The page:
11. Agent Carter season 1—Hayley Atwell can carry a show. The series doesn’t break any new ground, but that almost seems to be the point—it revels in its retro charm, which is further bolstered by the wonderful chemistry between Atwell’s Peggy Carter and James D’Arcy’s Edwin Jarvis. It’s the stuff of classic television—not extraordinary television, but classic. A good time indeed.

10. Ant-Man—If you’re going to make a movie about a superhero who can shrink to insect size and control ants…then of course you want to make it a heist movie that explores the dynamic between fathers and daughters…right? Apparently so, because while Ant-Man doesn’t reach any new heights of greatness (I guess he’s too short—ba-dum-ching!), it’s a solidly entertaining film that adds something different to the MCU and doesn’t feel like a rehash of previous concepts. It’s missing that special spark that Guardians of the Galaxy brought to its ridiculous, obscure characters, but it’s still an enjoyable outing with more emotional weight than you’d ever have expected an Ant-Man movie to carry. Added bonus: The tie-ins to the broader MCU world feel more organic than usual and don’t interfere with the main story.


9. Iron Man 3—Perhaps the most controversial MCU film, but I actually like the twist with the Mandarin. I truly did not see it coming, and that’s a rare feat indeed. Way to mess with our comic book expectations, MCU. The film nevertheless has lots to nitpick, and I understand why some don’t like it, but damn if it isn’t a fun time with several exciting set pieces. Whereas the previous Iron Man film got muddled in trying to set up future pieces of the universe, this one gets to draw inspiration from previous events to tell its own story—a much more effective way to go.

8. Thor—Never in an Asgardian lifespan would I have expected to enjoy a Thor movie, but director Kenneth Branagh and company pull it off admirably. Thor gets a nice arc as he progresses from hot-headed “youth” to responsible hero. Switching between Asgard and New Mexico risks tonal whiplash, but injecting the epic into the mundane suits the spirit of Marvel.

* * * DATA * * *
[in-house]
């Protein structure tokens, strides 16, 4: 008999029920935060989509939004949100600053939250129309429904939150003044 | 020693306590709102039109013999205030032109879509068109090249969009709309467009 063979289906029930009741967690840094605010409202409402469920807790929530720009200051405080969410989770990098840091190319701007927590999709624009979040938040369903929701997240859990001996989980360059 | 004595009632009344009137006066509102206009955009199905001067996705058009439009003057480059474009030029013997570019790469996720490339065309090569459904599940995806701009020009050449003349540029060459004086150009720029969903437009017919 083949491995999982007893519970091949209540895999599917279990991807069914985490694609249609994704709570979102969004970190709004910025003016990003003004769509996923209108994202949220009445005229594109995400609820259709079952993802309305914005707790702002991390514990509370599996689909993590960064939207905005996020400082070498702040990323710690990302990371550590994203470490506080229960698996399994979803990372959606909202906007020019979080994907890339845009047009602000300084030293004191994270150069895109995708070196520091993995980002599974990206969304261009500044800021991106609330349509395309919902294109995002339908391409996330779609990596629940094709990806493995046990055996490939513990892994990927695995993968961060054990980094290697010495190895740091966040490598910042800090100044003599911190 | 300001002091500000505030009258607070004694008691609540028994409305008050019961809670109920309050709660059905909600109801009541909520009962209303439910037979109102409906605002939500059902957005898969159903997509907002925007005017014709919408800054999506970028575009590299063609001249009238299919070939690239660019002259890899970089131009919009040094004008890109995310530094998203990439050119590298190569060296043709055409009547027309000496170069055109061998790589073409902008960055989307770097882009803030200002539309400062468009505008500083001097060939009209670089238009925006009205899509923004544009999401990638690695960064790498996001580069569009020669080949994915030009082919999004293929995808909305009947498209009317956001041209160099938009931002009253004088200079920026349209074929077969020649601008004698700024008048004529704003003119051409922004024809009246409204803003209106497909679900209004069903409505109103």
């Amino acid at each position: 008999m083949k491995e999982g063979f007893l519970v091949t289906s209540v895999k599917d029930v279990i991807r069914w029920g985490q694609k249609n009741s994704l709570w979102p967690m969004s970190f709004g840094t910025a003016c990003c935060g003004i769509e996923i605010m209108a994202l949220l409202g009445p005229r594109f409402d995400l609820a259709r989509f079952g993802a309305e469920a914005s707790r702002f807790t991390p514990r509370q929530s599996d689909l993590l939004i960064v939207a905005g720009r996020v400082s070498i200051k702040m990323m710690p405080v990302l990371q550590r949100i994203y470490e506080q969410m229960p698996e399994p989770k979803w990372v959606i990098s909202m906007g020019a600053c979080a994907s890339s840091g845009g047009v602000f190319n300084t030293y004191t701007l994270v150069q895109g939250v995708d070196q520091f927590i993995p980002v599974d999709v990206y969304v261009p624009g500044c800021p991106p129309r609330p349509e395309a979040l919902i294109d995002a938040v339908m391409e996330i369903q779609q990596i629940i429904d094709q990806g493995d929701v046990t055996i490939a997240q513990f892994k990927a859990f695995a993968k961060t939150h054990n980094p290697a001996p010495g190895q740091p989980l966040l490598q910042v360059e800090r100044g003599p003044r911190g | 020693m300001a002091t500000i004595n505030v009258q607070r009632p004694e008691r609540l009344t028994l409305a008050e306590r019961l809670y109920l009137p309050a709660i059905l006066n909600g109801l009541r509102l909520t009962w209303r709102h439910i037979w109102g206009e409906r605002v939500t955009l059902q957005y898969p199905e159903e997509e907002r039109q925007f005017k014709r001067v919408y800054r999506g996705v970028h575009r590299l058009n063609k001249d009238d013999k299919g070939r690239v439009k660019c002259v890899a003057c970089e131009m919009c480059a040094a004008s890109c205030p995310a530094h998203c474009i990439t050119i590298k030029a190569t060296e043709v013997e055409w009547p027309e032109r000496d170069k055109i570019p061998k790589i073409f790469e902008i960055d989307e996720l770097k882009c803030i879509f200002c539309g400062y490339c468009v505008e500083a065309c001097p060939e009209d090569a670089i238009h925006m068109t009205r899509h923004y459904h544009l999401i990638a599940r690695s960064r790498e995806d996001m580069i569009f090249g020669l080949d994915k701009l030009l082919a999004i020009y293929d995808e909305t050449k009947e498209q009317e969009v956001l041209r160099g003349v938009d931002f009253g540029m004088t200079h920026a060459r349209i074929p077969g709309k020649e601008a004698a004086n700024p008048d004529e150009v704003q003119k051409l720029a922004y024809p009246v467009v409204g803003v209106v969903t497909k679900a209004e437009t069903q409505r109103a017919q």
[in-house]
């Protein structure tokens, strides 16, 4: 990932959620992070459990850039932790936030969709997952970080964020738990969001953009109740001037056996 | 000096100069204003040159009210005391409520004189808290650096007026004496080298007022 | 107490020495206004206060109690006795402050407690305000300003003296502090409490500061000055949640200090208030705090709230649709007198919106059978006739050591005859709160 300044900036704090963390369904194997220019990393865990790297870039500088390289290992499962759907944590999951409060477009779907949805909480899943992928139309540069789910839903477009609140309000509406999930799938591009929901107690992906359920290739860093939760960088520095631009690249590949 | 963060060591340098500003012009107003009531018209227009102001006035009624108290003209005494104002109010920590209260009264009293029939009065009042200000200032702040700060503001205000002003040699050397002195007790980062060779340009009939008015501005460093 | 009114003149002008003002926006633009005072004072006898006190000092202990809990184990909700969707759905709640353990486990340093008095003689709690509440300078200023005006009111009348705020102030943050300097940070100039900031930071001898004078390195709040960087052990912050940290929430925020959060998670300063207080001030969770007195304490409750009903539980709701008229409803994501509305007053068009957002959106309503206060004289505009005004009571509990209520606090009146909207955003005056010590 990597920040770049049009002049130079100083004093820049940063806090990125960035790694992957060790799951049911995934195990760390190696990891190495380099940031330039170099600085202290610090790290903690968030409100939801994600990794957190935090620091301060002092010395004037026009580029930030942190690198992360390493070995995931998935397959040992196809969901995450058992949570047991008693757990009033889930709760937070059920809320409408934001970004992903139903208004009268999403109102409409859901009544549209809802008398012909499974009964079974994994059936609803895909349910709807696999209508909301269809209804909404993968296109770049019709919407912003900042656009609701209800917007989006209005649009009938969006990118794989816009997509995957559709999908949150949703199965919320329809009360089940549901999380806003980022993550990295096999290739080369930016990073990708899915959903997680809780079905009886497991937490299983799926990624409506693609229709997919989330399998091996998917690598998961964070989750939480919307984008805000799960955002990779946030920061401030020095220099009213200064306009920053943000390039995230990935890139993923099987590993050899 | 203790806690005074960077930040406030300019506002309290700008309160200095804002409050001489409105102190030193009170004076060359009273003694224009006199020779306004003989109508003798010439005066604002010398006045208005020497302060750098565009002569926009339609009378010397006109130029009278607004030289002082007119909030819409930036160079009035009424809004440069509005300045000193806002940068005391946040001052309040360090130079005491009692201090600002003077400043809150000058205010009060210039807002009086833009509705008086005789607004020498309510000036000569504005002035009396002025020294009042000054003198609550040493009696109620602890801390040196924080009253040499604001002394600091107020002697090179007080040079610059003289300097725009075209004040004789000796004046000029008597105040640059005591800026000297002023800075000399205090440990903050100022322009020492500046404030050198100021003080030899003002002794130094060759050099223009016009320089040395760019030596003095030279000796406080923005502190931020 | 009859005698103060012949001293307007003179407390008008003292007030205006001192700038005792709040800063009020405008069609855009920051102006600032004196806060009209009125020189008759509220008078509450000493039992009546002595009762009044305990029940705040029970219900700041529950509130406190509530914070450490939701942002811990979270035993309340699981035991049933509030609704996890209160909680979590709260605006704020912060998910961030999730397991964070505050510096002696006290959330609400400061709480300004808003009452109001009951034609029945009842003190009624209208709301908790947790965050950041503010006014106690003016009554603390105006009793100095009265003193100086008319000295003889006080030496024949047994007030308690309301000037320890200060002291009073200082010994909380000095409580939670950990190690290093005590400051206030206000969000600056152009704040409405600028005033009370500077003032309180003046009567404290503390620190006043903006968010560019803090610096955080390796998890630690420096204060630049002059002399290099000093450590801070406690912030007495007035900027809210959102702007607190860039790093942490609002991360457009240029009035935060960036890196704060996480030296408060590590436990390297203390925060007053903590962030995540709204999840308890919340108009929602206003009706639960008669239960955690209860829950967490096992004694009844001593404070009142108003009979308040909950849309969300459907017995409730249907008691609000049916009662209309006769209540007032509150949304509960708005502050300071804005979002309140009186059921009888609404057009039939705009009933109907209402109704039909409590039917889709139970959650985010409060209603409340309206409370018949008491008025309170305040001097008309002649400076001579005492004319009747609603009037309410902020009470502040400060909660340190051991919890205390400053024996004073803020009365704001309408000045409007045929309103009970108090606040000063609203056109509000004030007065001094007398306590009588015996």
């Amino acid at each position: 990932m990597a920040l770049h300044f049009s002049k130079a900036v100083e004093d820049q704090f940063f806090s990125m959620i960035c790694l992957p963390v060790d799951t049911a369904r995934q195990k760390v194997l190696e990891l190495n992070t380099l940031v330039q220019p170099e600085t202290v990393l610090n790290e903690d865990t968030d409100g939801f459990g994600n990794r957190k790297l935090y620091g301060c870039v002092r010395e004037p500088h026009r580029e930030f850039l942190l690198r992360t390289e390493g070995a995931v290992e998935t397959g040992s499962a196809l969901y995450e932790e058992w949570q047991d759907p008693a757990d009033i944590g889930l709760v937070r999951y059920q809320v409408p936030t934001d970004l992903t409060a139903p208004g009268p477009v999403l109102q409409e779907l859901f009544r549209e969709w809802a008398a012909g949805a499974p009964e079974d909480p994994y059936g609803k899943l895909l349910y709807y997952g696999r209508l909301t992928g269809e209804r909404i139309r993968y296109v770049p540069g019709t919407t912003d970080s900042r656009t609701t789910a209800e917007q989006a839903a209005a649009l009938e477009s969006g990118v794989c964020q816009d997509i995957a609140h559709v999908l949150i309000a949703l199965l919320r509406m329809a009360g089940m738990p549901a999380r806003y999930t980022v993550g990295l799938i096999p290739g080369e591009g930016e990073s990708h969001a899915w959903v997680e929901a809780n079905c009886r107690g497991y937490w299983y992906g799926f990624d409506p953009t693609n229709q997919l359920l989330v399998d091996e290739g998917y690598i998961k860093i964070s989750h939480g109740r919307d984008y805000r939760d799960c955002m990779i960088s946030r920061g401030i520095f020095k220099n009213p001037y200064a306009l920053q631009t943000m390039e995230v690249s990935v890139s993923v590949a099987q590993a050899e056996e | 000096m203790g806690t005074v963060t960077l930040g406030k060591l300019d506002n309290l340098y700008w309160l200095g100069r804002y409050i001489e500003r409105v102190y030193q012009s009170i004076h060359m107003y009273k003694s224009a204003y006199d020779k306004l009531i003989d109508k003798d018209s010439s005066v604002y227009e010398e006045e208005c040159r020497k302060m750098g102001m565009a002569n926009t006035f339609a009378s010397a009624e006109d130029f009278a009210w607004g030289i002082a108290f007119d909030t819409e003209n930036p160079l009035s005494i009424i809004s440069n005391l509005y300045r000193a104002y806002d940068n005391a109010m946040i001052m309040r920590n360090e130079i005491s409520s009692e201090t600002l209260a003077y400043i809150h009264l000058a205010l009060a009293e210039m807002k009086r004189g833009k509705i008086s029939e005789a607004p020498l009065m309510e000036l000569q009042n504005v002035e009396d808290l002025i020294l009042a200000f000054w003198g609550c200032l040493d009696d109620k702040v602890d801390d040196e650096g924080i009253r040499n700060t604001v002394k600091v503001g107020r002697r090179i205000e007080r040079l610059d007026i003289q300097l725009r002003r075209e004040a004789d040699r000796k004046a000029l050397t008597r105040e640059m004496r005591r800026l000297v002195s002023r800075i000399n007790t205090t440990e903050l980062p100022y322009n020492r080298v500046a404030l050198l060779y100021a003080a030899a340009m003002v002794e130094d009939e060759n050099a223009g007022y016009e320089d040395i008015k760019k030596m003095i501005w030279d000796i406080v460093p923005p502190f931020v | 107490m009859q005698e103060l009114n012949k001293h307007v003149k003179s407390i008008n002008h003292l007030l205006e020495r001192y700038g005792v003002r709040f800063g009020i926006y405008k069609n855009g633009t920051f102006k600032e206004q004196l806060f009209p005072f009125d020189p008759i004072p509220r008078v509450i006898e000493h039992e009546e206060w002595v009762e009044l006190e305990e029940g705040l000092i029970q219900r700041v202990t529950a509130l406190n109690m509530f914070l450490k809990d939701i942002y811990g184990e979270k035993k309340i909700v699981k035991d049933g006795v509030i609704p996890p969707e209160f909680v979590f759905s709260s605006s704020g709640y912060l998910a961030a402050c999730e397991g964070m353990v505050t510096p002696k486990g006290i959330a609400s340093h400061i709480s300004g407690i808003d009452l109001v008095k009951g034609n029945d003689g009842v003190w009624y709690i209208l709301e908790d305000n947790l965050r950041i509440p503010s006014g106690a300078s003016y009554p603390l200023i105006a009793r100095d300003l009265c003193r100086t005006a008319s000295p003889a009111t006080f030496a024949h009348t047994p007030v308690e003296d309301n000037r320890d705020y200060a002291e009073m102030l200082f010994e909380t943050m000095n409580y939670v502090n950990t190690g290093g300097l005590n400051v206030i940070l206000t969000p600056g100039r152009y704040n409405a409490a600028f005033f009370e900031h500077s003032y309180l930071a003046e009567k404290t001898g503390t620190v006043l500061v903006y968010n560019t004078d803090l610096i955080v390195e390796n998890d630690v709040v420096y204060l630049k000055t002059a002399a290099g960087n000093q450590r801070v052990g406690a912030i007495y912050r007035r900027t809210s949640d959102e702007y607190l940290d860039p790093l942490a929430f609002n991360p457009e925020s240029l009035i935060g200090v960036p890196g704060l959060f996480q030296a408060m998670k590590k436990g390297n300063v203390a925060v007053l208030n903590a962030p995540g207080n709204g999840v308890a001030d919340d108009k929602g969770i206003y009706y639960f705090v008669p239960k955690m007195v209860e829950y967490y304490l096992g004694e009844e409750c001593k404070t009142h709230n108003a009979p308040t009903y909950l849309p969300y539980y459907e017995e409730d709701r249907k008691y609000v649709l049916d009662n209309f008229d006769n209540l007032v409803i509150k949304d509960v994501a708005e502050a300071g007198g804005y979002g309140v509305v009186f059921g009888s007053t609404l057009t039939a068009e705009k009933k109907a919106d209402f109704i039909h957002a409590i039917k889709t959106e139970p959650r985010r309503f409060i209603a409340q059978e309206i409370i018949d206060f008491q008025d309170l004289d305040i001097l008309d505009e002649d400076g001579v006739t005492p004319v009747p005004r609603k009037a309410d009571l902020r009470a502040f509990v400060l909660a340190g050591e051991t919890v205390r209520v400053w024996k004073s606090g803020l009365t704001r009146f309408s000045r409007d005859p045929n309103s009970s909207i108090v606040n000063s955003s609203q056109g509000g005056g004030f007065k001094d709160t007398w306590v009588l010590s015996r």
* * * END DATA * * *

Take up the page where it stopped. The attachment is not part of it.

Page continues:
7. Avengers: Age of Ultron—While the first Avengers film served as the MCU’s then-culmination and needed to succeed on its own merits, lest the grand Marvel experiment grind to a halt, this sequel does not have that luxury and suffers for it. It’s still a great time, though, even if future setups interfere with Ultron’s development as a compelling antagonist. This is a villain who, in the comics, is basically the “son” of an Avenger (Hank Pym there, Tony Stark and Bruce Banner here), and that fuels his Oedipal complex of wanting to kill and replace his “father.” Very appropriate for a robot who wants to supplant humanity with machines. That doesn’t shine through as clearly in the film. Despite that, the movie captures the essence of an Avengers comic, with plenty of thrilling action and fun interplay between great characters. And a floating city!

6. Guardians of the Galaxy—It’s like someone dared Marvel to build a franchise around the most obscure characters, just to see if they could, like some sort of twisted fraternity hazing prank. Well, they could. Clearly director James Gunn just gets this kind of stuff. Intelligent space raccoons, talking trees—he gets it and has a blast with it. Thus, we have a blast. The soundtrack is key—hands-down, the MCU’s best. Juxtaposing cheesy-in-a-good-way 70s songs with space adventure is brilliant, and it grounds even the most ridiculous elements. It all has such heart to it. That opening scene, ohh, that one will getcha…